Behavioral Strategies for Children with Autism

Updated: Apr 6

Having strategies to encourage the behaviors you want to see and discourage those you don’t in your Autistic child is an important element of helping your child cope and reduce their anxiety. The strategies also help lessen the chance of adverse reactions to situations, such as aggression and outbursts.


This list is a toolkit for you to use to help develop the strategies that work for your child or for children in your classroom.



TIME MANAGEMENT


Time management - both knowing what is coming up next and how long to expect things to take - is an important element in promoting good behavior in Autistic children. Giving the child cues as to what will happen next - such as “After you’re done making your bed you can play a game” or “Bedtime is in five minutes” - helps them to understand what to expect. If your child has problems with language, consider using pictures to help them understand.


Time management also extends to setting a schedule. Whether written or visually depicted, a schedule is similar to “what’s next” indications. A schedule helps the child understand what to expect and can process moving from one activity to another.


child with dog reading behavioral strategies for children with sensory disorders by kozie clothes

DISTRACT OR IGNORE BAD BEHAVIOR

Problematic behavior will rear its head from time to time, even with solid strategies in place. In those instances, saying “stop” isn’t enough. Distracting or ignoring bad behavior - depending on the circumstance - is a much better strategy.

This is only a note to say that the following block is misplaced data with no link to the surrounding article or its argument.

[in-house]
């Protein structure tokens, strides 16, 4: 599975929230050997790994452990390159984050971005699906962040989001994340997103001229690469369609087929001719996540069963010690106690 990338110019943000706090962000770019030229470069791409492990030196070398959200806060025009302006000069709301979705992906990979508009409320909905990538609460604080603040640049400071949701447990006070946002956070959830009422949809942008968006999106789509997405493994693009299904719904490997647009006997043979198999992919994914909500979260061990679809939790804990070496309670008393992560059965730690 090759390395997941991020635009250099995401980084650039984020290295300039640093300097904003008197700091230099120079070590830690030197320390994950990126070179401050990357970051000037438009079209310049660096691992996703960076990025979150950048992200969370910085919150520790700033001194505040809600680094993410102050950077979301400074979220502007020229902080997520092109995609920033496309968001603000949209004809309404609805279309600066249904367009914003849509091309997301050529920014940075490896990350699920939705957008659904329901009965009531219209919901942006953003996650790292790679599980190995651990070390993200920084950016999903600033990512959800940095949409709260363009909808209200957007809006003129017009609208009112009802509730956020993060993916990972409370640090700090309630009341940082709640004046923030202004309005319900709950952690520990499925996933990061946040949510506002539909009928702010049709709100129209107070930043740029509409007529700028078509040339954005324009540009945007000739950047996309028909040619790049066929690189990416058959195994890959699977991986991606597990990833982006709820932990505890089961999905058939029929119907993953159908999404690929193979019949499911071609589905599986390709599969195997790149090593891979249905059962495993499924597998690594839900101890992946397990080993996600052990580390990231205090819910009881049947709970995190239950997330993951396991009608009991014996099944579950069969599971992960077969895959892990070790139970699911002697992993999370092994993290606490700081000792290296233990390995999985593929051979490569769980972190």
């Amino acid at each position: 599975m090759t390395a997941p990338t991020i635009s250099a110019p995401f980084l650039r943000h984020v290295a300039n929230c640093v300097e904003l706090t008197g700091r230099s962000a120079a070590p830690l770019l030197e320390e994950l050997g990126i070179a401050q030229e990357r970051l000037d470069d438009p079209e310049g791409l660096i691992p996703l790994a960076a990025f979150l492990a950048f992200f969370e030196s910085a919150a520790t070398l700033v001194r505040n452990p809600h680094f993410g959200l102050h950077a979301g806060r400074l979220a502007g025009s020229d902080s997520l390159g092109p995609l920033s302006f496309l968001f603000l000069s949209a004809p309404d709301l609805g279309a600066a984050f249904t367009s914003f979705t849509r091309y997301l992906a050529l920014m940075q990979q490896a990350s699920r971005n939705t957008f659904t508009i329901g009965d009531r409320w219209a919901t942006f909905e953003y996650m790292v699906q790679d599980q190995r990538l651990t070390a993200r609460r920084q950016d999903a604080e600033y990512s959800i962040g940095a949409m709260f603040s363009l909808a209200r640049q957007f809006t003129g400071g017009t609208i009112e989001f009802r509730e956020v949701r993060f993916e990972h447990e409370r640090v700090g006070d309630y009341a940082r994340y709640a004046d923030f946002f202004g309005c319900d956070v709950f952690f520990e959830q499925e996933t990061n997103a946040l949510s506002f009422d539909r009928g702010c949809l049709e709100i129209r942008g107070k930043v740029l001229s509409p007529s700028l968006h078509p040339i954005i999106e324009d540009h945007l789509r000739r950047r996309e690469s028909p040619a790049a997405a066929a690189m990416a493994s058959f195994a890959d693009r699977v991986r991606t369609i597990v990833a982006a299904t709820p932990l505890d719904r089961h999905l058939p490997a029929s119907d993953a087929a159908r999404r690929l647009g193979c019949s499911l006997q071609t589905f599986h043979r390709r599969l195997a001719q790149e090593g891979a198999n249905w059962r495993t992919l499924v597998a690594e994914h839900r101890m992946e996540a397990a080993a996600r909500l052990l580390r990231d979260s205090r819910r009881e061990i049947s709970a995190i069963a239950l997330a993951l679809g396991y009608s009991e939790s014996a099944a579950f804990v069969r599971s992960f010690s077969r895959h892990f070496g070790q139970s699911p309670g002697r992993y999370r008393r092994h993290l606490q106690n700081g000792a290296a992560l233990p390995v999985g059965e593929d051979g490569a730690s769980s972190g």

If your Autistic child is acting out in a play for attention, ignoring the behavior is likely the best option. This can be challenging, but it signals to the child that problematic behavior isn’t a means of communication. While these behaviors may get worse before they get better, your consistency is what will change the course.


In other circumstances, ignoring the behavior may not be the best option or the most effective strategy. In those instances, redirecting to the proper behavior can be a much better option. For instance, if your child is running around at school, remind and show them how to walk nicely or where to stand in line like the other children. If they are yelling or acting out, distract them an object, such as a drawing or a favorite toy. If the child has problems with language, use gestures and lead by example.



ESTABLISH A CALM DOWN PLACE


Sensory overload can contribute to problematic behaviors and outbursts. Public spaces, loud areas, or a highly stimulating store or park can contribute to a meltdown without an opportunity to cool off. This can even be true within familiar places, like at home or in the classroom.


Provide your Autistic child with space to take a break and regroup. If you’ll be out in a public space, try and plan ahead for areas that can be used to settle down in. And give your child the ability to self-select when they need their quiet place. This will help them to recognize their triggers and build coping mechanisms.


REWARD THE GOOD BEHAVIORS


The flip side to meltdowns and acting out is the good behaviors that we want to see. Celebrate when your Autistic child models the good behaviors you want to see. Praising them for cleaning up after themselves, acting appropriately, or even self-selecting to take a break from a situation are all opportunities to reinforce what you want to see them doing.



PROVIDE COMFORT ITEMS AND CLOTHING


Comfort items and clothing can help provide a sense of security even in more trying circumstances. Weighted items mimic the benefits of deep touch pressure therapy and can release oxytocin in the brain, helping children with sensory processing disorders relax. Things like weighted blankets and lap pads and compression shirts help lessen anxiety. Comfort items, like sensory beanbags, fidgets, and weighted toys are also helpful and highly portable.


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